In the final phase (Period 3) the wall was again remodelled, but more extensively than in the proceeding period. A well-built and almost pefectly circular outer kerb was added, along with a poorly constructed stone inner revetment, which reduced the interior diameter to about 6m and increased the wall thickness from 1m in Period 1 to a maximum of 3m. The post-ring was replaced at least twice during this period and the paved forecourt was enlarged.

The finds included: stone hammers; a range of flint tools, flakes and cores; worked stones; and a small amount of pottery probably representing two vessels. Four radiocarbon dates were obtained from charcoal associated with the house: 1265bc +- 80 (GU-1384), from the Period 2 screen slot; 980bc +-65 (GU-1383), from between the Period 1 and 2 forecourt surfaces; 940bc+- (GU-1385), from the filling of the Period 1 external drainage ditch; 795bc+-70 (GU-1386), from core material of the Period 2 wall.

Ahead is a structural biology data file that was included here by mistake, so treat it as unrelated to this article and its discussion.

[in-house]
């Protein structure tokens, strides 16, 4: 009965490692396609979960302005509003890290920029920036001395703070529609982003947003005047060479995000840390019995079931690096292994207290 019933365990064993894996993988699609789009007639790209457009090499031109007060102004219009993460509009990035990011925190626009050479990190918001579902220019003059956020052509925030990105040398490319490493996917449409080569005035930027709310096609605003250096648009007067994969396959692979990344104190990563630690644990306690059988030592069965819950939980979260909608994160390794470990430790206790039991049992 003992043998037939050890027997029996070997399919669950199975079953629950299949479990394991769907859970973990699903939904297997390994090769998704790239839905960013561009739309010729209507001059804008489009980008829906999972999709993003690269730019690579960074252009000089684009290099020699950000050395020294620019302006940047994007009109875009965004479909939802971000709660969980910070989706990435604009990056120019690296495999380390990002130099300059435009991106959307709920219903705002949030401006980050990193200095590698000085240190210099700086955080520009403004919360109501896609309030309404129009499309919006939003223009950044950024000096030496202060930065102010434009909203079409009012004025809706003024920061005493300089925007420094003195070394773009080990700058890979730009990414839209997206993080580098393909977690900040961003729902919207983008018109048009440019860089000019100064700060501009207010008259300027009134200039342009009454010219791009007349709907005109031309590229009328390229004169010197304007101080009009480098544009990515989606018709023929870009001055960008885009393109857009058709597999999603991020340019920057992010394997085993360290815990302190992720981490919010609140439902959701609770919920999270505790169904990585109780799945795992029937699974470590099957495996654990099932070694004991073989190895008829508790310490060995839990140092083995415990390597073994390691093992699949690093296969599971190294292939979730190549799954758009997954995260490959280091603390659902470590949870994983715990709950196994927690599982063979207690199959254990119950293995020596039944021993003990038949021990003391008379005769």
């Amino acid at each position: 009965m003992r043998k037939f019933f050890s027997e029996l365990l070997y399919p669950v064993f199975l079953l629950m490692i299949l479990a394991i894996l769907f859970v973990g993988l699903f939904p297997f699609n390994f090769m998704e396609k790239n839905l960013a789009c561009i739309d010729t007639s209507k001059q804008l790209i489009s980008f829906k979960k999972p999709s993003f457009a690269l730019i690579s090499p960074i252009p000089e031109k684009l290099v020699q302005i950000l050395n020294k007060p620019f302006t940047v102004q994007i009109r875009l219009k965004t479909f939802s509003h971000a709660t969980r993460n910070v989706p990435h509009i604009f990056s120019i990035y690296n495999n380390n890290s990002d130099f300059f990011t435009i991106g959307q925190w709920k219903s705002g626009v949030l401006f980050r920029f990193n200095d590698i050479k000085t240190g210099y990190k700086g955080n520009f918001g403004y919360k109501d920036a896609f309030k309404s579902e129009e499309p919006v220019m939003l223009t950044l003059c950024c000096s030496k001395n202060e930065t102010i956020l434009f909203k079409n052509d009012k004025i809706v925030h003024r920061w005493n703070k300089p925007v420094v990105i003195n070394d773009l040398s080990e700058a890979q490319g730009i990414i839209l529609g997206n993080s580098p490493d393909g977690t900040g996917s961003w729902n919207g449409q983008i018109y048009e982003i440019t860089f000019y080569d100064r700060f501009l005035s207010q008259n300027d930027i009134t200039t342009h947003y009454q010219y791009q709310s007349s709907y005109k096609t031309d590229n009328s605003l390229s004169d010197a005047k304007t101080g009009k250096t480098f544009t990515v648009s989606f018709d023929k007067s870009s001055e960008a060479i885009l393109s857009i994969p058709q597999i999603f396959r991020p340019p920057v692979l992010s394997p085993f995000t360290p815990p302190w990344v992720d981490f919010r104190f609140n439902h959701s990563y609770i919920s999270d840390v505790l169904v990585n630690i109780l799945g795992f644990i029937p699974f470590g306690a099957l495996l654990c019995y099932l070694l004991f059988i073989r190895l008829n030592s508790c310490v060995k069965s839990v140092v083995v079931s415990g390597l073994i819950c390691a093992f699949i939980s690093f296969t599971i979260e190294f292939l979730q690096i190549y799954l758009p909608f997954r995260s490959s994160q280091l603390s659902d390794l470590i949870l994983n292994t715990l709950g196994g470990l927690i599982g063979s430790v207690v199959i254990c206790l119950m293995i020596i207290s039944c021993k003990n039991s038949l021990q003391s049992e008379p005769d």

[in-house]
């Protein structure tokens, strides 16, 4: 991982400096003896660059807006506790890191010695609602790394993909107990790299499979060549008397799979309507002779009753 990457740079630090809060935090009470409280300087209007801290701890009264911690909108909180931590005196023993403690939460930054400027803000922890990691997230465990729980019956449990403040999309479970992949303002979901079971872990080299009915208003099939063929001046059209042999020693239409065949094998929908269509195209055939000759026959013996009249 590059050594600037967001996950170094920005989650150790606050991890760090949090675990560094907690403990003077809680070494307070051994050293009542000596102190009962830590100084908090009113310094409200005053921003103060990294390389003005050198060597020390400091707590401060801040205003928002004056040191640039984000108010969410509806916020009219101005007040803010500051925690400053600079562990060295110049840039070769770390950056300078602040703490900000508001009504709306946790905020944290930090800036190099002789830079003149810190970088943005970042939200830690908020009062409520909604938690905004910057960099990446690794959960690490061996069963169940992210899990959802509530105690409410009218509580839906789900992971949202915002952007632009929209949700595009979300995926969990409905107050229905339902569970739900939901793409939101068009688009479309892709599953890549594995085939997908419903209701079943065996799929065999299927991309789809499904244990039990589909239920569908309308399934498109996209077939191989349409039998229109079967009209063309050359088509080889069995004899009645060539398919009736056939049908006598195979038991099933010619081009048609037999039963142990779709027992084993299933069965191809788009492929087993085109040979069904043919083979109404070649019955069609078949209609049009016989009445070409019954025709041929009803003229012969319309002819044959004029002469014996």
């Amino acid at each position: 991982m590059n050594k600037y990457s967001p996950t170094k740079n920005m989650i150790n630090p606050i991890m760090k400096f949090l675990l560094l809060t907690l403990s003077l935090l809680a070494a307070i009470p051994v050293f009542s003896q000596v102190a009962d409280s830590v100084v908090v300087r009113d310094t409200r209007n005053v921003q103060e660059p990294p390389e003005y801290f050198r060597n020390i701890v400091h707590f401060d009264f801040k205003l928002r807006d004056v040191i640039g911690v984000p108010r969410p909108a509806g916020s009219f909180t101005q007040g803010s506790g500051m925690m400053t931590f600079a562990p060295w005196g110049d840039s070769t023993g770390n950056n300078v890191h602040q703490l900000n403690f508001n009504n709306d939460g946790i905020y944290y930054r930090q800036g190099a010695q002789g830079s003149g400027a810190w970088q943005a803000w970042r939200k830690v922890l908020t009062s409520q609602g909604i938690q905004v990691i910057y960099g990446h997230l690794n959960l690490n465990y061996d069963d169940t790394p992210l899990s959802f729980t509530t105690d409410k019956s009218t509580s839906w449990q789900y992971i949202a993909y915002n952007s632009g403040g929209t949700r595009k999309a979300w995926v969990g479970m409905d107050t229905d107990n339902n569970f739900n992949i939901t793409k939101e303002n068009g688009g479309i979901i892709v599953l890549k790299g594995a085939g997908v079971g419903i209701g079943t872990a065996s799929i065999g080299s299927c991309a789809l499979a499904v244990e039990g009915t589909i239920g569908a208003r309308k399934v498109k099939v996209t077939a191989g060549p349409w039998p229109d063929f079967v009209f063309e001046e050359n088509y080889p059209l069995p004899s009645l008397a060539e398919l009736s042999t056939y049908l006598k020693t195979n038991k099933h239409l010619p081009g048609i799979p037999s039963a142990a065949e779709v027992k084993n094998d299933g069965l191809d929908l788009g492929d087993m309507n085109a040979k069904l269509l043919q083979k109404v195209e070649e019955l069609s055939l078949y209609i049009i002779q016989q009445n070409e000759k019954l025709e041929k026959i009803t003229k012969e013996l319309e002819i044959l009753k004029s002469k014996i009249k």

The only remaining features of note were two small patches of multiphase ard-marks found beneath the Period 1 wall-footings on the N side of the house.

RCAHMS 1984, visited June 1980